Sheet PVC is a very useful material for fabrication of a variety of nerfy things. It's easy to carve, amenable to solvent welding, easy to thermoform, lightweight, and strong. This makes it ideal for making switch mounting brackets, internal structural pieces, bridging gaps in shells, shims and fit adjustment, rapid prototyping . . . the list goes on. While blaster shell scraps can also be used for these purposes, sheet PVC is often more convenient due to being thicker, more readily available with larger flat areas, and of course much easier to thermoform than ABS.

I've taken to preparing sheet PVC in bulk. It's much more convenient than thermoforming each little piece of pipe as-needed, as flat sheets are usually the shape that I want to start from when making each PVC part.

Here's how.

Thursday, March 28, 2019

Tuesday, January 15, 2019

T19 Build Guide - Part 12 - Final Assembly and Commissioning

Previous: Part 11 - Core Controller Firmware

  • Allen wrenches
  • Multimeter/Voltmeter
  • T19 breech/cage/barrel assembly
  • T19 drive section assembly
  • T19 stock assembly
  • T19 grip assembly
  • T19 Core board
  • T19 logic power module
  • T19 DC bus harness
  • Flywheel motor controller x 2
  • Mag release spring: Use any small spring that fits into the drive housing spring perch and has a solid height that allows the mag release to release mags - approx. 4mm diameter x 12mm free length, relatively light, to suit desired release tension
  • White lithium grease
  • 14.8V battery - recommended for T19: Turnigy Graphene 4S 1500mAh 45/90C
  • Full length .50 cal superstock standard magazine for testing
  • Darts, .50 Hassenfeld/"Full Length", soft tip (NO FVJ or Voberry or etc.)
  • AIM Sports 12" x 0.40" aluminum Picatinny rail segment
  • 10-24 x 1/2" and 5/8" length SHCS for rail installation

DRV8825 prep:

Adhere the supplied heatsink, if you received one, to the underside of the DRV8825 board where the gold-colored thermal pad is using its double-sided thermal adhesive tape. Make sure it is centered so that it doesn't hit the socket headers when plugged in.

N.B.: It is common to see these heatsinks attached to the top of the DRV8825 IC package. The DRV8825 is not designed for that to be a thermal path and the package plastic is obviously plastic and high thermal resistance and doesn't really help much to stick that heatsink on there. The thermal path is intended to be the thermal pad on the underside of the IC package (TI "PowerPAD"). The main heatsink is the copper on the PCB, including the bottom thermal pad connected to the topside by all the vias. You can put the heatsink on top if you like, or even not use one of these add-on heatsinks (the main heatsink is the board itself anyway, and if adjusted correctly the driver should not run hot in this app) if you didn't get one with your DRV8825 board.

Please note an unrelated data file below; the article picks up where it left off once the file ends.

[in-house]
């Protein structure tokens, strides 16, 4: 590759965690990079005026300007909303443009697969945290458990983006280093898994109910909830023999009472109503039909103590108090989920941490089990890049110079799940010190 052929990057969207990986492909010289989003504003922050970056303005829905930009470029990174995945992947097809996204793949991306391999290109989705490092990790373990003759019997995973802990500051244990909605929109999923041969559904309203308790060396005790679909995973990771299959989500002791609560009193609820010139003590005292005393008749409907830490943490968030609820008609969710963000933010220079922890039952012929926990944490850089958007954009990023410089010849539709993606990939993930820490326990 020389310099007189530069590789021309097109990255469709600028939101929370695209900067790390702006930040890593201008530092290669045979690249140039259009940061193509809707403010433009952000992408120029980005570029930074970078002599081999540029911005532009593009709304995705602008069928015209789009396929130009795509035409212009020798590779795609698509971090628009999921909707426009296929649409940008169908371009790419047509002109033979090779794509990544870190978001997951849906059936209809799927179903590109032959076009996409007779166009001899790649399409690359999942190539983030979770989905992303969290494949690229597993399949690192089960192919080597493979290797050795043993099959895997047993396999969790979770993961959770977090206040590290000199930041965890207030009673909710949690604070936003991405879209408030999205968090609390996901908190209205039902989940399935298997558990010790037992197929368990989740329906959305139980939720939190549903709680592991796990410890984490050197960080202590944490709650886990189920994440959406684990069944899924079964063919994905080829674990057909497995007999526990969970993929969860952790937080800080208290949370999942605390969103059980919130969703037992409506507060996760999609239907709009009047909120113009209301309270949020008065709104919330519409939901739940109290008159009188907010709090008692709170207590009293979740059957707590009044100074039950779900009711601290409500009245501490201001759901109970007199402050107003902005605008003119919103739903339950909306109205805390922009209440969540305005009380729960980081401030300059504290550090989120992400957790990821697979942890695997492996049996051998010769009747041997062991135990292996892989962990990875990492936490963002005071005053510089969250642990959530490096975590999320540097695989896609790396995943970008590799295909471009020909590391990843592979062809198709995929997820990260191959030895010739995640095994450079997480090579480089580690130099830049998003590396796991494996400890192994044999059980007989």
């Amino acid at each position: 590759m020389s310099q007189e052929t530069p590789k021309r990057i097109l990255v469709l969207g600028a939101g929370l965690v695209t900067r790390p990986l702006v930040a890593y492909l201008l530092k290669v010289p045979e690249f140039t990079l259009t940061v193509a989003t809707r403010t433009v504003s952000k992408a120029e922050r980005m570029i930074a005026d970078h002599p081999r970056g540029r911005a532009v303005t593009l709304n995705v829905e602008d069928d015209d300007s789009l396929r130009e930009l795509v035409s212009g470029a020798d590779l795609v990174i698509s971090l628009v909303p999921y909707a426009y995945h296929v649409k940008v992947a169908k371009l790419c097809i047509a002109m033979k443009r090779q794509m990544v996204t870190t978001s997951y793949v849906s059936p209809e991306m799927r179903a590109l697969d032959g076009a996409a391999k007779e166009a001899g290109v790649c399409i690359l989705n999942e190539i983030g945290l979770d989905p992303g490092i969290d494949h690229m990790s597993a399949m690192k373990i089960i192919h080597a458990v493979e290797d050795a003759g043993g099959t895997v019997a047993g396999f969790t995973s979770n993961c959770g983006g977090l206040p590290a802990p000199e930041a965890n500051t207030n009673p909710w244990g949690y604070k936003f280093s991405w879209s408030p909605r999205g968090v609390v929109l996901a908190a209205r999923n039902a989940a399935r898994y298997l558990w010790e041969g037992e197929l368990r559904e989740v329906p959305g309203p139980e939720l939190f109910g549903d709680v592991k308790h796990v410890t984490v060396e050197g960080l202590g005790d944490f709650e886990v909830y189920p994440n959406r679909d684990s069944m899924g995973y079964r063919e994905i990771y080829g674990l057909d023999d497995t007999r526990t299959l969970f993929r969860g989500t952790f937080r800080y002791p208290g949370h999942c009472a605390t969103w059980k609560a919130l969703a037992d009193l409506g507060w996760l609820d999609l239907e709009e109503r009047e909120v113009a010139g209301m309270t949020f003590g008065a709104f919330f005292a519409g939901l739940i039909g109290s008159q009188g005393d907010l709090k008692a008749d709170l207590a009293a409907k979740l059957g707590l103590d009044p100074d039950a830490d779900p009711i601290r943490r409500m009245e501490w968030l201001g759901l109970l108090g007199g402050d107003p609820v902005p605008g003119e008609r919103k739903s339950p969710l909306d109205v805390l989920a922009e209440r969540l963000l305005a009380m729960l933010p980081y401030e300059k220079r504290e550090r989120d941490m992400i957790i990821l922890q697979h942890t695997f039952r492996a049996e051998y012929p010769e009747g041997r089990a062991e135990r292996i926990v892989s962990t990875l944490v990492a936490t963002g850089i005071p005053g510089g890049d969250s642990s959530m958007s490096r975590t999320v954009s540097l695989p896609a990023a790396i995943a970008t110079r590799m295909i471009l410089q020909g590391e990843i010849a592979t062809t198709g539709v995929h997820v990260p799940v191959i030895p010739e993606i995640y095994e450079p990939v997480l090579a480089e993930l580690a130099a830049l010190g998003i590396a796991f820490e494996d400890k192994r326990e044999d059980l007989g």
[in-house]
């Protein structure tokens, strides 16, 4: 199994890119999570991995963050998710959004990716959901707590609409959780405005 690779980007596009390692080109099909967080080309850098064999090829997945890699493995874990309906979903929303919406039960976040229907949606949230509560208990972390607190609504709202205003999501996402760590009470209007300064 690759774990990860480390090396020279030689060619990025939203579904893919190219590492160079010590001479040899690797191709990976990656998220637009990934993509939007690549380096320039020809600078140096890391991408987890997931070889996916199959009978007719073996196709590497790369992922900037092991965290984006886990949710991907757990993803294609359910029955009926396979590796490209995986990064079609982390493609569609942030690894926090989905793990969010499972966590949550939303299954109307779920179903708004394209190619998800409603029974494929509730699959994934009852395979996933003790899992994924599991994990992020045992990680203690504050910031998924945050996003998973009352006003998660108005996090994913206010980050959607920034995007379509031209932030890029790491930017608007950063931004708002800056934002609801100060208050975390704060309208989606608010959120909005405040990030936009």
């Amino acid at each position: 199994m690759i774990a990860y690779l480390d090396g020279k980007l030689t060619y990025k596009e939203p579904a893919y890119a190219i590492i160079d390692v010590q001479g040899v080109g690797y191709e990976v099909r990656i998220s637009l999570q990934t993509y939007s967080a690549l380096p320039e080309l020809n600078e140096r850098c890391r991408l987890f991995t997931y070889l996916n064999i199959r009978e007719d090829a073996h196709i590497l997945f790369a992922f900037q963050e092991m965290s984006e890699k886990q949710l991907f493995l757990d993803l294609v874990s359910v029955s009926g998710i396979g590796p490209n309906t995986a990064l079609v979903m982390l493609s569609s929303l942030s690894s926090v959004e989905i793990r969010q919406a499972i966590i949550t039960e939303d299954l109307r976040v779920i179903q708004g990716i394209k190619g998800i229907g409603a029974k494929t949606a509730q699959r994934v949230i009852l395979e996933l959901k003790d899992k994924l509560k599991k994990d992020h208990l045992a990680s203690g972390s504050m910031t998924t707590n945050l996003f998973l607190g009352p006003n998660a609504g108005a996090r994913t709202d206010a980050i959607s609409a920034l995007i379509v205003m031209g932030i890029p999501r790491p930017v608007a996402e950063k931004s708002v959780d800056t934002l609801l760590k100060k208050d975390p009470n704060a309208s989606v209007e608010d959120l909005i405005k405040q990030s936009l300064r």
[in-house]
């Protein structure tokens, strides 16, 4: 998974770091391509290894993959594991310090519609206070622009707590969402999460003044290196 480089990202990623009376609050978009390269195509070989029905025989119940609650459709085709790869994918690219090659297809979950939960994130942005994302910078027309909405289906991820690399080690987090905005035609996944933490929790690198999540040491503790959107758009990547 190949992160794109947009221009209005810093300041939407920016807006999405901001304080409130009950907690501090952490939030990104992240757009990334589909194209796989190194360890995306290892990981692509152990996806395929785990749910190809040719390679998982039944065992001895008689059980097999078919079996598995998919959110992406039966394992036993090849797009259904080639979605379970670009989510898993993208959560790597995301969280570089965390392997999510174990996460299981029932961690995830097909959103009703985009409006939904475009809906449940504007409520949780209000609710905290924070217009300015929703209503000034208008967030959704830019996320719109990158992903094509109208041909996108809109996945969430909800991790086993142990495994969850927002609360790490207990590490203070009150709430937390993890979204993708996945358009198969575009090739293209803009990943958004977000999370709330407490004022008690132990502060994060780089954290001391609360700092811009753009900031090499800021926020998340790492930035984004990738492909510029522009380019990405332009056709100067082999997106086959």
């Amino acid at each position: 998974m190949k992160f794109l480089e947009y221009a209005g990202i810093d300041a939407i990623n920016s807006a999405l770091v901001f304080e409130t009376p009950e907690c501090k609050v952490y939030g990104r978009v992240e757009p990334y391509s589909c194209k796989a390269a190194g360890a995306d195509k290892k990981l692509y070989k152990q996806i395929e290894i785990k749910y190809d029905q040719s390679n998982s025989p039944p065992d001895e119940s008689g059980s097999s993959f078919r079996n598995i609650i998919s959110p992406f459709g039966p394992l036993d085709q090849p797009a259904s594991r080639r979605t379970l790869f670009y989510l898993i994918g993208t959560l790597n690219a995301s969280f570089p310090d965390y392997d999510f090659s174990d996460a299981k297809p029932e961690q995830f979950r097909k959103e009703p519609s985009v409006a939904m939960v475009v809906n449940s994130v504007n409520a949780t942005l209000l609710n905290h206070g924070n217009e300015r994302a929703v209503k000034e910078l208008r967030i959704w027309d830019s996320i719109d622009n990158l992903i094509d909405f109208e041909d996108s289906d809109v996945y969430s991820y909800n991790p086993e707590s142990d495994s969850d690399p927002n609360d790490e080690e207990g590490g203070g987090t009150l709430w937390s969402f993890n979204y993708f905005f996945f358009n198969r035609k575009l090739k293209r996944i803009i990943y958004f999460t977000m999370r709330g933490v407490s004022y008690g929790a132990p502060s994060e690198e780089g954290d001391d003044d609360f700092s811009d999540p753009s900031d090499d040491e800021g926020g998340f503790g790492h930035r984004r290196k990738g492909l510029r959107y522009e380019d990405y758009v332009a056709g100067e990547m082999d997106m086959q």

(N.B. 2: Some installations, such as 3D printers, my own Model Pandora T19 prototype, and the FDL-2 early AC version bolt drive boards, specifically avoid putting the heatsink under the board on the thermal pad and instead put it on top of the IC package because they put the DC link capacitor under the board. Do not do this. There is a reason I don't do this nowadays. This is stupid design - electrolytic capacitors should NOT be thermally near a heat-releasing component, which the driver is, and also, the axial lead capacitors commonly placed under these driver boards are all junk in terms of ESR. An inverter DC bus cap should be as low ESR as possible. Use a radial lead low-Z capacitor and put it away from heat sources.)

Core board installation:

Mount with 4 self-tapping washer head screws (anything that will bite into the board mounting holes and is about 6mm long). I use random screws from scrapped toygrade bits of many years ago

Drive stack assembly:

Drop the spacer on. Plug the bolt limit switch into the Core board. No polarity to this connector.

Lubricate the drivetrain with white lithium grease, particularly: bolt yoke side thrust faces, bolt rail surfaces upper (drive cover) and lower (drive spacer), crank pin and bolt yoke slot, and the bolt tip notch in the spacer and bolt tip (wipe off excess grease here to prevent ammo contamination and possibly poisoning the friction surface on the flywheels).

Failure to lube the drivetrain can result in part galling.

Don't use hugely excessive grease quantity or leave blobs that aren't on contact surfaces, to avoid mess.

Start the 6 upper drive stack bolts and torque evenly.

Drive section to front end mate:

Stand up the drive section on its rear end. Insert the mag release spring into the drive housing spring perch.

Drop the breech/cage assembly over the bolt tip and align it to the drivetrain stack. Test mag release motion and spring non-binding.

Start 2 3/4" length 6-32 SHCS (top) and 2 1/2" length 6-32 SHCS (bottom). Torque evenly.

Test mag release function with a mag.

DC bus harness installation and stock installation:

Insert the ground squid through the switch cutout in the stock. Jockey it down the stock tube and out the stock base hole.

Insert the battery connector through the switch cutout and feed it toward the rear of the stock.

Insert the positive squid and jockey it through the stock tube along with the ground one.

Insert the switch (I/On position toward the front of the blaster) fully into the switch cutout. It should seat flush and clip in place.

Inside the battery box:

Feed the ends of the squids through the wire hole in the rear drive housing bulkhead and bolt the stock on; torque evenly.

(ignore the side covers on for now)

Motor controller installation:

Plug a motor controller into each motor's phase wires.

If you have a motor test setup/servo tester/throttle generator, this is the time to give each a test rev to verify correct phase rotation. If the flywheel spins the wrong direction, exchange the connections of any two phase wires. Otherwise you will need to verify this after plugging in the blaster controller.